Thursday, March 8, 2018

International Women's Day: Meet Coach Muffet McGraw

Today, International Women's Day is "a global day celebrating the social, economic, cultural and political achievements of women." I would like to take the opportunity of IWD to:
  1. celebrate the example of one female coach and 
  2. continue my call and quest for more female coaches...and how these might be related.
If I were to create Mt. Rushmore of coaches at the University of Notre Dame, it would be utterly incomplete without the face of Coach Muffet McGraw. Coach McGraw now in her 31st season with the Irish has a stellar record of 765-227 (.771) and one national championship title to her name. As written on the ND website
McGraw's post at Notre Dame was further enhanced on Feb. 16, 2015, when one of her former players, point guard Karen (Robinson) Keyes ('91) and her husband, Kevin, made a $5 million gift to their alma mater to endow its head women's basketball coaching position, now known as the Karen and Kevin Keyes Family Head Women's Basketball Coach. It's also believed to be the largest endowment gift of its kind in NCAA women's basketball history, as well as the first endowed coaching position of any sort in Notre Dame athletics history. 
According to the International Women's Day's website, March 8, also "marks a call to action for accelerating gender parity." This distinction for both the position of coaching at Notre Dame and to Coach McGraw was made possible through the ardent efforts of the Advancement Office of Irish Athletics (under the Development Office) What a wonderful way to advance IWD's cause.
The accolades on the coaching profile webpage for Muffet McGraw are prolific. On one hand, words cannot capture what she is and has been as a coach, a mentor and a face for women's hoops. The page opens with her record, her tenure, and the following:
"If we searched for an entire year. I don't think we would find anyone better suited for our program."
With those words, former Notre Dame director of athletics Gene Corrigan announced the hiring of Muffet McGraw as the third head coach of the Fighting Irish women's basketball program on May 18, 1987. Corrigan may not have realized it at the time, but he also ushered in an era of unparalleled success in women's basketball at Notre Dame, brought to life on the shoulders of a 5-foot-6 dynamo who accepts nothing less than the very best from herself, her players and her program. Ask anyone familiar with women's basketball about Muffet McGraw and her Notre Dame program and inevitably, you'll hear the same two words -- consistency and excellence. And it's no wonder, when you consider what McGraw and the Fighting Irish have achieved in the past 30 seasons: 
With all due respect to Mr. Corrigan, I think "an entire year" is an understatement. They would not have found the likes of McGraw in a lifetime. However, if it's up to Coach McGraw they can and they will again.

Every level of basketball--from high school on up to the league now has upwards of four, six or eight coaches on staff. Though puzzling to me, I know that each coach has his or her specialty and purpose. Unlike many womens' D1 sports program, all seven coaches associated with Notre Dame women's basketball team are female. This is not a new trend. Many are former players. Some are moms, others are wives, partners etc. In the past, some have left to become head coaches; others will in the future. This attribute ought to be linked to the legacy of Coach Muffet McGraw.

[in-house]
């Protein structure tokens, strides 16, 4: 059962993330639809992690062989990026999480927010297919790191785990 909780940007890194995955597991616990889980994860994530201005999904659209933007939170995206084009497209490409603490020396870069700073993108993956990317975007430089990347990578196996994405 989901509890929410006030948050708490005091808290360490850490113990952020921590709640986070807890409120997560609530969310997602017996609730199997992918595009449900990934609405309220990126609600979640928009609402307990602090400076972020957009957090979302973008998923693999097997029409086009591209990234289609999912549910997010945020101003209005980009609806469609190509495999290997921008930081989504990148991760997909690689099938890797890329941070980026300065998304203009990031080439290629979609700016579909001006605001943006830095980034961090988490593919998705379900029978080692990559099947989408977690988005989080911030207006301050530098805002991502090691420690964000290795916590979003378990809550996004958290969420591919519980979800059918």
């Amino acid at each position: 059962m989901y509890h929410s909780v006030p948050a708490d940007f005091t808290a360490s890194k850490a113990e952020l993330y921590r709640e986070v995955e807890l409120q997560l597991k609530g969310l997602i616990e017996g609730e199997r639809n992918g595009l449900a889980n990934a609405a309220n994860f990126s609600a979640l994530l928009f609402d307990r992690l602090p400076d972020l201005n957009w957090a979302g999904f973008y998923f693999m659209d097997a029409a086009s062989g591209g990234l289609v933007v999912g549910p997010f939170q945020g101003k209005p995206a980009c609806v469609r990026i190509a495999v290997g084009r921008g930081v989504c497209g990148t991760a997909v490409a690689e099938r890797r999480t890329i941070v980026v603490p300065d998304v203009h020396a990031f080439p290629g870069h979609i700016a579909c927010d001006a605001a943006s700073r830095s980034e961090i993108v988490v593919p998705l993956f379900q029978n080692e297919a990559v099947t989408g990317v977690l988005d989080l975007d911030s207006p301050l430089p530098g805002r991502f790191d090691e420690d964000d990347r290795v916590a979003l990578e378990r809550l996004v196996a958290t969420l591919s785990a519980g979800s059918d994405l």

At Notre Dame, we already have a Grotto, a Golden Dome, two lakes--not one, and the best fight song in all of collegiate sports. The campus--the flora and fauna, the grounds, the architecture is resplendent in its beauty. Artwork and statues enhance the aesthetic and find their own way of telling the story that is Notre Dame. 

For example, outside of the Hesburgh Library, the imposing and prophetic Moses stands strong. He led the Israelites to freedom...and he calls attention to the fact we are number one. Father William Corby, two-time President of Notre Dame was also chaplain to the Union Army. He is captured blessing the Irish Brigade in the American Civil War. On game day, Irish faithful refer to him as "First Down Corby." Our Lady stands on top of the Golden Dome, outside of the Basilica of the Sacred Heart (as the protector of unborn children) and adjacent to the Alumni Welcome Center with her cousin Elizabeth. "The Visitation," designed by Holy Cross Priest, Father Austin Collins, signifies pilgrimage and journey, welcome and hospitality. On a daily basis, alumni, parents, fans, and tourists travel to South Bend, Indiana to visit what can only be seen, heard, touched and felt at Notre Dame. Making a sincere case for a Mt. Rushmore of our coaches would be futile. However, on International Women's Day, I would like to call attention to the fact were we to create such a monument, the Mt. Rushmore of Coaches of  the Fighting Irish would include one woman among the four faces. And, her career is not yet over—the best, may be yet to come. Thank you, Coach McGraw, for your example, for sharing your gifts and for the legacy have created and are living!. 

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